WRITTEN BY KRISTA BEAUVAIS
What’s it like to WWOOF on an organic farm in Sicily? (What is WWOOFing anyway?) Does it always go the way you expect? What happens when it doesn’t? Here’s one time when making a dream come true didn’t exactly turn out as hoped…
I was soon to turn 30 and had long been dreaming of trying my hand as a wwoofer. WWOOF stands for World Wide Organisation of Organic Farming. It’s an organisation that connects owners of organic farms with volunteers who are willing to work on organic farms in exchange for free room and board.
Not all dreams happen as we hope…
I thought this would be a brilliant way to experience the real Sicily! I love Italian food and I thought this would be the perfect way to not only learn about growing food organically, but also to learn some family recipes that I would forever carry with me into the future and eventually share with my children one day. I wanted to meet local Sicilians. I wanted to be part of a Sicilan family. I wanted to help in a cause that I believe in.
So, with dreams of culture and adventure dancing in my head, I dedicated my precious two-week holiday to becoming a wwoofer. I would love to say that I got what I wanted. But I didn’t. I know that lots of people have goods experiences wwoofing (I would love you to write and tell me about them), and I don’t want to put you off, but I had a disastrous experience. Maybe by hearing my story, you’ll avoid what I went through by taking the appropriate precautions.
How to Arrange a wwoofing Experience
If you think you’re up for volunteering on an organic farm (and my experience doesn’t put you off), then you need to visit the WWOOF website. You have to know which country you are keen on visiting. Then you pay them some money to join (in 2009 I paid about $20-$30 USD, I can’t remember exactly) and they send you a list of organic farms (for the country you select) who have membership with them.
Once you have this list, you review it and try to get a sense of who you want to contact. It took about a week of emailing people to arrange a place so I felt fortunate to secure something, as most people didn’t even write back to me!
Making the Arrangements with the Farm
Once you’ve got email confirmation that a farm is happy to have you, you continue to email (or talk on the phone) to make arrangements about your arrival and specifics. The person I spoke with couldn’t communicate in English well and this is probably where I made my mistake.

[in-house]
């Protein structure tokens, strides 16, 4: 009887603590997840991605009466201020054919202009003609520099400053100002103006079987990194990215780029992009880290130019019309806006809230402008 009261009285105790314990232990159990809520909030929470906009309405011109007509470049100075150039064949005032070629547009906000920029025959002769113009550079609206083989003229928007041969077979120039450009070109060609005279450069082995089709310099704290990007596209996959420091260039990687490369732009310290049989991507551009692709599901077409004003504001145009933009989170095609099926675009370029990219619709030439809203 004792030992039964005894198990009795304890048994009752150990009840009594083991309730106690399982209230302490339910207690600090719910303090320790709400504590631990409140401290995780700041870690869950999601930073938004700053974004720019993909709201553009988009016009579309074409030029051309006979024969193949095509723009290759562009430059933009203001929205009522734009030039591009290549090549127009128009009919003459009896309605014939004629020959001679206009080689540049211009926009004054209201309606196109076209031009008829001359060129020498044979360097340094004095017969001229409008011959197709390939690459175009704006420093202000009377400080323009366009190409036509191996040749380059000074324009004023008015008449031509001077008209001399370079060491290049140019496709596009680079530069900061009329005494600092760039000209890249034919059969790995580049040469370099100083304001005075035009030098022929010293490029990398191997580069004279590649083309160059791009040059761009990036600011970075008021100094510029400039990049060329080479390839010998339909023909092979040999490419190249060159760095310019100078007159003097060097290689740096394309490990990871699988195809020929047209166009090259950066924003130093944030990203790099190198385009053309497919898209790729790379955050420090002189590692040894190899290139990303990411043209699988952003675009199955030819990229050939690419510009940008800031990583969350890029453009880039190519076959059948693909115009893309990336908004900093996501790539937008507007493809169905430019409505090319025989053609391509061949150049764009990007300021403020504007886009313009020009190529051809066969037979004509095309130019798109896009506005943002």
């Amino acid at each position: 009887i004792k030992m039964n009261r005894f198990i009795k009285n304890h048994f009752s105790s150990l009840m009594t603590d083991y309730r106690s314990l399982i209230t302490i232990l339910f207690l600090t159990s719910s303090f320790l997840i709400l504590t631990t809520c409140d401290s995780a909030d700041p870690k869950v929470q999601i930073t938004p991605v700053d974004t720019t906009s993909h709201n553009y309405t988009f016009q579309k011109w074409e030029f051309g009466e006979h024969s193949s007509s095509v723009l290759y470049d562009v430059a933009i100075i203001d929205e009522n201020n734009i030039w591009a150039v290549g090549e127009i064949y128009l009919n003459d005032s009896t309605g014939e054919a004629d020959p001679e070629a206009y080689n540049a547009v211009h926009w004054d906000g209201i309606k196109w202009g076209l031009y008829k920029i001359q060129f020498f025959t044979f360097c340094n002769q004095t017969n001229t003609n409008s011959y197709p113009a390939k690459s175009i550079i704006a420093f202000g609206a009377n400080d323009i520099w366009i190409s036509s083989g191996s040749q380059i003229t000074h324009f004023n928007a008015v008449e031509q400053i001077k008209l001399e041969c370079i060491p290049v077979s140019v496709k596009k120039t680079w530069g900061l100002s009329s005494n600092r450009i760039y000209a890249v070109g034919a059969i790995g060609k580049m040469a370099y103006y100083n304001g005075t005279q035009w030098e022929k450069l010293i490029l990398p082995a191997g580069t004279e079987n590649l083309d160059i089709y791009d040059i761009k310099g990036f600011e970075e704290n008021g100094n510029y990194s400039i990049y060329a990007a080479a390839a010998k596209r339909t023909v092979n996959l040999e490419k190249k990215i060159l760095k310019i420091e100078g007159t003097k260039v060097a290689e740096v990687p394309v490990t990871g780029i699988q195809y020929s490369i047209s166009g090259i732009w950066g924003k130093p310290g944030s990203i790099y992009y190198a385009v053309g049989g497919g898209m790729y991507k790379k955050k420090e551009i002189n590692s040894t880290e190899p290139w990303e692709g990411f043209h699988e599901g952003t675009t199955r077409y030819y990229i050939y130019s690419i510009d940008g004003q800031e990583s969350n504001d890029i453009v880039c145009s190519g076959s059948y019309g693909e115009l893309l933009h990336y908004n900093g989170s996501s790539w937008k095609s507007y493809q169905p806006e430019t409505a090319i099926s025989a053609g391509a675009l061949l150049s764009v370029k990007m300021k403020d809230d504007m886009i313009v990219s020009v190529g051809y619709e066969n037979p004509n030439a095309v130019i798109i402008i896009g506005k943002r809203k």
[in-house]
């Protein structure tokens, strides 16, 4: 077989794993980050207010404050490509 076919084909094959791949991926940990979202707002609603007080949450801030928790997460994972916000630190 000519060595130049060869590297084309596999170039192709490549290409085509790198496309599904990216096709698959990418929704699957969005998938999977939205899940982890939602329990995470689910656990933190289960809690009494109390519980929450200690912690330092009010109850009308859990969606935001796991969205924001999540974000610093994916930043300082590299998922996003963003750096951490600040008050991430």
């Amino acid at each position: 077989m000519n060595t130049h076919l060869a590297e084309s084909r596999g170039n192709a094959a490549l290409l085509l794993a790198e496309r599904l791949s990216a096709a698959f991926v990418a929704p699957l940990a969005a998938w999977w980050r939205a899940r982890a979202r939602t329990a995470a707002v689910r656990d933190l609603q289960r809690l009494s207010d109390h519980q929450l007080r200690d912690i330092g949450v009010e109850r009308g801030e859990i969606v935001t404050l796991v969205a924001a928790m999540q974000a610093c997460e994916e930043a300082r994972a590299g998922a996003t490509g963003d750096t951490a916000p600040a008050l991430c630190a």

Since WWOOF gives you no way of talking to other wwoofers who have been to these farms (at least they didn’t in 2008), it is impossible to know what you’re actually walking into. I really should have spent more time asking more detailed questions. If I had, maybe I would have opted to avoid this particular farm.
Being keen to secure a place in Sicily, I was just happy to be accepted and I trusted that WWOOF vets these places, ensuring that they’re safe and suitable for volunteers. Let’s just say that I have learned my lesson about this.
How much do you know about the farms at this stage?
The list WWOOF sends you is very sparse! It contains the name of the farm owner, the address of the farm, an email address, and phone number. I don’t even think it listed what type of food they grow. It certainly had no photos. It certainly had no reviews from fellow wwoofers who had worked there before!
That was in 2008. It’s possible they’ve changed their approach since then but from what I can see on their website, it looks like they still operate the same way. (Please let me know if I’m wrong so I can amend this point.)
If they can speak English well and you ask the right questions, maybe you’ll learn enough to know which farm to accept and which farms to reject. I didn’t have this luxury as I was (stupidly) arranging this quite last minute and I didn’t do my due diligence!
Arrival in Sicily
Finally, after great frustration, and with the help of many elderly gentlemen ready to befriend a lost girl, I eventually made my way across the country by bus to the major city of Catania. The scenery was picturesque, a great deal of which was like the picture below. From there I boarded another bus, guided by yet more elderly men, into the countryside to a small village called Paterno.
Waiting to Meet the Farm Owner
As agreed with the farm owner, I got off the bus as the appointed stop and patiently (yet nervously) waited. Eventually, a tatty truck rolled to a stop in front of me. These two weeks were so beyond reality for me that I am currently working on a book about it – so I think it’s only best to explain this particular part of the journey by sharing a short excerpt.
After thirty minutes of waiting in the sun at a non-descript bus stop on the side of the road in the middle of nowhere (killing time by reading my book), this is what happens:
I am part way through my chapter when a rusted, once-white truck jerks to a spluttering stop in front of me, crunching the gravel beneath its tires, belching as it halts. My eyes lift casually from my book in curiosity, never expecting this to be my ride. Subconsciously I hug my bag nearer; I may need to grab it and run.